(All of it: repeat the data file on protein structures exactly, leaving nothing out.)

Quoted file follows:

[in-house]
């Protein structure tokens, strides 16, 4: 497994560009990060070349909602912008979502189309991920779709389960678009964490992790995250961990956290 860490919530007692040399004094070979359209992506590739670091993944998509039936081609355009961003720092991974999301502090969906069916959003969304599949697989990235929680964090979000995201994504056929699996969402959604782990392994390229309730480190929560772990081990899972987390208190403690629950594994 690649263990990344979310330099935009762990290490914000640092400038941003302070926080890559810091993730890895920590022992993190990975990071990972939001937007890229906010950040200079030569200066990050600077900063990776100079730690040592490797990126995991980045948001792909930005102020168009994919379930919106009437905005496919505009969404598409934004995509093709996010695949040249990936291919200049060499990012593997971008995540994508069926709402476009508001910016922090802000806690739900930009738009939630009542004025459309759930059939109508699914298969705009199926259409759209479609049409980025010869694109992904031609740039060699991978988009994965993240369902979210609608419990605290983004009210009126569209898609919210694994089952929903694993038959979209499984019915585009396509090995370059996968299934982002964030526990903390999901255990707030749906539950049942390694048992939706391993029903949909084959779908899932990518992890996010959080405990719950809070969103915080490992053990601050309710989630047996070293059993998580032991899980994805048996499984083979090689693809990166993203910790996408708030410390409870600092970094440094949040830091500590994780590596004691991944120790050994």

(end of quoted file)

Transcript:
[in-house]
């Protein structure tokens, strides 16, 4: 497994560009990060070349909602912008979502189309991920779709389960678009964490992790995250961990956290 860490919530007692040399004094070979359209992506590739670091993944998509039936081609355009961003720092991974999301502090969906069916959003969304599949697989990235929680964090979000995201994504056929699996969402959604782990392994390229309730480190929560772990081990899972987390208190403690629950594994 690649263990990344979310330099935009762990290490914000640092400038941003302070926080890559810091993730890895920590022992993190990975990071990972939001937007890229906010950040200079030569200066990050600077900063990776100079730690040592490797990126995991980045948001792909930005102020168009994919379930919106009437905005496919505009969404598409934004995509093709996010695949040249990936291919200049060499990012593997971008995540994508069926709402476009508001910016922090802000806690739900930009738009939630009542004025459309759930059939109508699914298969705009199926259409759209479609049409980025010869694109992904031609740039060699991978988009994965993240369902979210609608419990605290983004009210009126569209898609919210694994089952929903694993038959979209499984019915585009396509090995370059996968299934982002964030526990903390999901255990707030749906539950049942390694048992939706391993029903949909084959779908899932990518992890996010959080405990719950809070969103915080490992053990601050309710989630047996070293059993998580032991899980994805048996499984083979090689693809990166993203910790996408708030410390409870600092970094440094949040830091500590994780590596004691991944120790050994």